I seem to be on fire lately as far as writing goes (or I'm taking far too much time away from class for it). With that, here's chapter 22.
“Good news!” Jaller announced as he entered the room ahead of Gali and me. I was wondering where the sudden rush of euphoria had come from, but he answered my question before I could ask it; “This is ready to be re-attached,” he continued, holding up Kopaka’s severed leg, “and it’s not even nine o’clock yet!” Gali and I entered the room.
“How are you feeling?” Gali asked the Toa of Ice, who’d apparently been waiting patiently for us to return.
“Fine.” I rolled my eyes at Kopaka’s usual answer.
“Unfortunately, it looks like your ankle won’t be working again,” Jaller continued his presentation, “but other than that, this is as good as new.” Comically enthusiastic he may have been, but I couldn’t say the leg looked ‘good as new.’ Functional, yes, but it was also abundantly clear that Jaller really wanted to get this over with in good time.
“You’re sure you want to be awake for this?” Gali asked. “It will be painful.”
“I can’t do much about pain signals when you’re awake,” I added. “Too much noise.”
“I will manage,” Kopaka said calmly. He’d probably been mentally preparing himself already, knowing his penchant for planning ahead.
“Okay then, let’s begin.” Jaller said as he positioned himself at the foot of the bed, motioning for me to step aside. Gali sat down on the chair beside the bed and focused in on the blood channels leading down to the point where Kopaka’s leg was severed.
“I’ve got the blood flow stopped,” she informed us.
“Wonderful.” Jaller reached and put his hand against the chunk of ice covering the end of the blood channel. Adding heat, he melted it in a matter of seconds, but thanks to Gali no blood came rushing out. Jaller looked up to Kopaka. “Ready?” he asked. The Toa of Ice nodded, to which Jaller placed his hands on the exposed bone on both the attached and severed parts of Kopaka’s leg, channeling heat to bring them up to welding temperature.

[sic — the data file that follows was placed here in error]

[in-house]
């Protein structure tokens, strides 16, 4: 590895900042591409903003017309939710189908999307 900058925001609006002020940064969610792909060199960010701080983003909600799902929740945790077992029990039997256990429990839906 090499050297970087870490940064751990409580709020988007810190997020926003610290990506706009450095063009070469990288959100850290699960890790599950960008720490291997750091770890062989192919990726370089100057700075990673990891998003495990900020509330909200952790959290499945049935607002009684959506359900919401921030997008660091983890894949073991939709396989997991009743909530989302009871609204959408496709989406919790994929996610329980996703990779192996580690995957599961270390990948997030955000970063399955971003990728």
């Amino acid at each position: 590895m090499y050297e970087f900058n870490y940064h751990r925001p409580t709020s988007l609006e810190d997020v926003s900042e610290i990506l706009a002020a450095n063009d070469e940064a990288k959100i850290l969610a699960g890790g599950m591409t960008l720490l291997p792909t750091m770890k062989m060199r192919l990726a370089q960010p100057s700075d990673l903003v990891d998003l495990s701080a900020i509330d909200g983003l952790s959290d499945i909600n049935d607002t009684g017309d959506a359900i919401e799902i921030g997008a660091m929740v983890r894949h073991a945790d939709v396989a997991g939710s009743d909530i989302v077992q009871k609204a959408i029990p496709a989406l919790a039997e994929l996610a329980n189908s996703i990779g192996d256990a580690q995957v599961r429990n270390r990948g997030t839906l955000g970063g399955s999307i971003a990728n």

Kopaka remained stoic at first, blocking out or managing the pain as best he could, but as Jaller got to the point where things began to glow red, signs of stress began to show on the old Toa’s face. He clenched his teeth, closed his eyes, and at one point grimaced for a moment before reasserting his expression again. Gali looked on with concern; I tried to focus in on Kopaka’s mind to help block out some of the pain, but it was such a jumble of activity that I found it hard to get anywhere. Nevertheless, I kept trying, but this time I kept my eyes open to avoid getting caught up in his thoughts again.
“Almost there,” Jaller said after he’d been heating things for about ten minutes. In spite of my help, I could tell Kopaka was in pain that I personally would have considered unbearable, and even he couldn’t conceal that as every muscle in his body contracted; his way of blocking out the opportunity for any reflex to kick in and pull his leg ‘out of the fire. “Okay, this should be hot enough,” Jaller decided. The edges of the broken bone gave off a bright yellow, almost white light. “Gali, can you hold down his leg?” Jaller asked, motioning towards Kopaka’s right thigh. “This’ll hurt, but I can’t afford him moving while I do it.”
“Of course.” Gali got up and placed her hands on top of Kopaka’s thigh, then leant forward, pressing down a considerable weight on the leg and effectively holding it in place with a vice grip.
“Ready?” Jaller asked. Gali and Kopaka both nodded ‘yes,’ though Kopaka did so with significant difficulty. Jaller lined up the lower leg with what bone was still attached to the knee. Satisfied with the alignment, he counted down: “3… 2… 1…” and shoved leg forward when he reached his unspoken ‘0.’ He pushed hard, forcing the two hot ends of the bone together to start the melding process. Kopaka grimaced and let out a forced grunt, keeping himself from howling out in pain as his body jerked in response to the thunderbolt of pain signals shooting up his leg. With Gali holding it down, however, he couldn’t move it, even as Jaller kept pushing to meld the metal further. Once he was satisfied with that, the Toa of Fire began squeezing the joint to complete the weld… after about a minute of shoving, prodding, shaping, and periodically checking the alignment, he seemed satisfied.